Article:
Students used to play hacky sack and Snapchat rap battles in the courtyard alongside  rats….until now. Students came back to school this year to find gravel instead of grass in the courtyard and no more occurrences of rats running past teenagers feasting on their lunch food.

“The rats are gone,” said Principal P. Joseph Powers.“There is nothing in the courtyard at all.”

Students who usually hang out in the courtyard seem to enjoy the new gravel and it’s convenience.

“I like the new gravel because my hacky sack doesn’t get stuck in the bushes, you know?” said Emre Chagal ‘18. “I could literally see the rat holes[before gravel].”

Other students who don’t really play in the courtyard still seem to enjoy the change in scenery and the lack of rodents.

“I think the courtyard looks a little nicer” said Lourdes Hernandez ‘18. “ And also because there’s less rats too.”

Powers explained that the rat problem had increased since the south building was built.

“There were these two large, I think female rats running from the alley out to the street,” said Powers. “I referred to them as Thelma and Louise.”

In an effort to get rid of the newly acquired rats, Powers researched solutions until coming up with the idea of changing the grass to  gravel.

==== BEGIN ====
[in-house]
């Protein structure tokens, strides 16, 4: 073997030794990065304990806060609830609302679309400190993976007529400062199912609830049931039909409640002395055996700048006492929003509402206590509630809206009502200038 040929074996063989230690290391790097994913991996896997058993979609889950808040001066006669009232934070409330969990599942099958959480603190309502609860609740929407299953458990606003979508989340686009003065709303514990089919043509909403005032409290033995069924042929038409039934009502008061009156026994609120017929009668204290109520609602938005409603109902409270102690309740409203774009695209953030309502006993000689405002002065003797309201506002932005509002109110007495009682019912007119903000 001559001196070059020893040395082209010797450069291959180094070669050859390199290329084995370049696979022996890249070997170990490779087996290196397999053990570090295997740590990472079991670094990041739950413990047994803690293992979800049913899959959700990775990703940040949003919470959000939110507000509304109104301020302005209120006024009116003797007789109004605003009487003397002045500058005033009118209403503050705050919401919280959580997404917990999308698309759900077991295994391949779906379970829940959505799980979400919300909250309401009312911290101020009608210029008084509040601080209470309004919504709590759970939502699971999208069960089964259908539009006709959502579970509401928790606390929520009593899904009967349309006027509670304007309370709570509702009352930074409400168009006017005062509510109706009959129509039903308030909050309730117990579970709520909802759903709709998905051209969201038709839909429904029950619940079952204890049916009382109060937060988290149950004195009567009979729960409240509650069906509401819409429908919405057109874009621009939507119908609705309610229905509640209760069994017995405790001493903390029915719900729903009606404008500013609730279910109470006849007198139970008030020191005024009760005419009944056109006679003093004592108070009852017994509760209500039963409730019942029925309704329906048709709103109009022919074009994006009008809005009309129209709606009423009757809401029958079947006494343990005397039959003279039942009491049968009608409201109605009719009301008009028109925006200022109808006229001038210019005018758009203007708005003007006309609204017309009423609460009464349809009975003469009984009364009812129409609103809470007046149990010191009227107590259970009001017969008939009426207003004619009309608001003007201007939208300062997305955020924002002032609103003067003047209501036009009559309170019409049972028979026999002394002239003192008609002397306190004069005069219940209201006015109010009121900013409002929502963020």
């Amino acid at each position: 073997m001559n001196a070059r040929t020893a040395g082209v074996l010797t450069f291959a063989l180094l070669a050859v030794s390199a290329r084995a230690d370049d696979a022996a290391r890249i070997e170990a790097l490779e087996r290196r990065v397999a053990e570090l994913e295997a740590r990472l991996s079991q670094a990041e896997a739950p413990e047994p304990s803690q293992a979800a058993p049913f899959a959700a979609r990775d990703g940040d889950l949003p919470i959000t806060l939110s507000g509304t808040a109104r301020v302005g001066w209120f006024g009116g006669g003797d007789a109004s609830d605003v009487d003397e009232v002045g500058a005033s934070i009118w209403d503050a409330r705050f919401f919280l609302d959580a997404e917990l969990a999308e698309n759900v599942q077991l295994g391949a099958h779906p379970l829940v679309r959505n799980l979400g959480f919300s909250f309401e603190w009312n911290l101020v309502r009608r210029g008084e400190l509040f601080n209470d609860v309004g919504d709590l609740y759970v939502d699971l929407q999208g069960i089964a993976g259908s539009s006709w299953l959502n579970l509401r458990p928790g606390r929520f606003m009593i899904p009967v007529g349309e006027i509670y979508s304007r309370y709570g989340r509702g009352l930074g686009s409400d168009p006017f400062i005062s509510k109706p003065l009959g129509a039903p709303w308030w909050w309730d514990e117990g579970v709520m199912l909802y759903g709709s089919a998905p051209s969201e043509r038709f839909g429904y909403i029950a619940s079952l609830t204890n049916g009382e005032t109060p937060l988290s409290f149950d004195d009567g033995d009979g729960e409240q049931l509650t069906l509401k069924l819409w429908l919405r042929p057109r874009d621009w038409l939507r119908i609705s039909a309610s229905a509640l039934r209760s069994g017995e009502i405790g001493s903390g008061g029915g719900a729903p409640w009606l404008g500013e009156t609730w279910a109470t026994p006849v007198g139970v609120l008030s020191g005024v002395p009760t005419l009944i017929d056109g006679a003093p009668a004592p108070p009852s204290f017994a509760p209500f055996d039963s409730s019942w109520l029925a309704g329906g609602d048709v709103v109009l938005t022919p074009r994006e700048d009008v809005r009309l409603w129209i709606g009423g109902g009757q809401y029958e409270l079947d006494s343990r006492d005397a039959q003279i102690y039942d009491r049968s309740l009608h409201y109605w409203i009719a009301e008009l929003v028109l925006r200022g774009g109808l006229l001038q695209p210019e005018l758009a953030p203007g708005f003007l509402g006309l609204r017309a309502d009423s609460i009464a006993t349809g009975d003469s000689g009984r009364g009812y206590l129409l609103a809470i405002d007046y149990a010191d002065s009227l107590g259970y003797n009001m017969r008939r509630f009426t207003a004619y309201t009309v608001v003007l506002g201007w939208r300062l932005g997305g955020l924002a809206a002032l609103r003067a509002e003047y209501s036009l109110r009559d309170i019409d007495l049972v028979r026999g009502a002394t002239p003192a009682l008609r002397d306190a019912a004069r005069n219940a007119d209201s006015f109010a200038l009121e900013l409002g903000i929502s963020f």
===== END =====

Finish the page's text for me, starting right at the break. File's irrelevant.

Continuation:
“Once they put it [gravel] down, they [the rats] didn’t come back,” said Powers. “It’s hard for them to dig and it actually caves in on them. The problem is resolved.”

Assistant Principal Eric Fay explained their attempts to get rid of the rats. They set traps, had exterminators come in and finally replaced the grass with the gravel. He believes the problem is resolved but administration won’t know until the snow begins to fall.

“It would be very easy to tell when we get dusting of snow,” said Fay, “We would see their little tracks.”

But in case the rats come back, administration has potential backup plans.

“One of the most unique ideas that anyone had is to hire guys to bring out [feral] cats. You can actually have cats who live in the courtyard,” Fay explained. “It’s not that the cats eat the rats, it’s just that they will scare them away.”

Although the gravel idea seems to be working for the rats, it brings up the new problem of  students going into the gravel, causing gravel to go all over the courtyard.

“We have to take into consideration the people that clean up,” said security guard Rodolfo Gonzalez. “We don’t have a problem with the students being outside but other students, they mess [it] up. It’s not fair.”

Powers explains how custodian are obligated to put the pebbles back where they belong. If the students keep messing up the pebbles, Powers said that the courtyard will be off limits.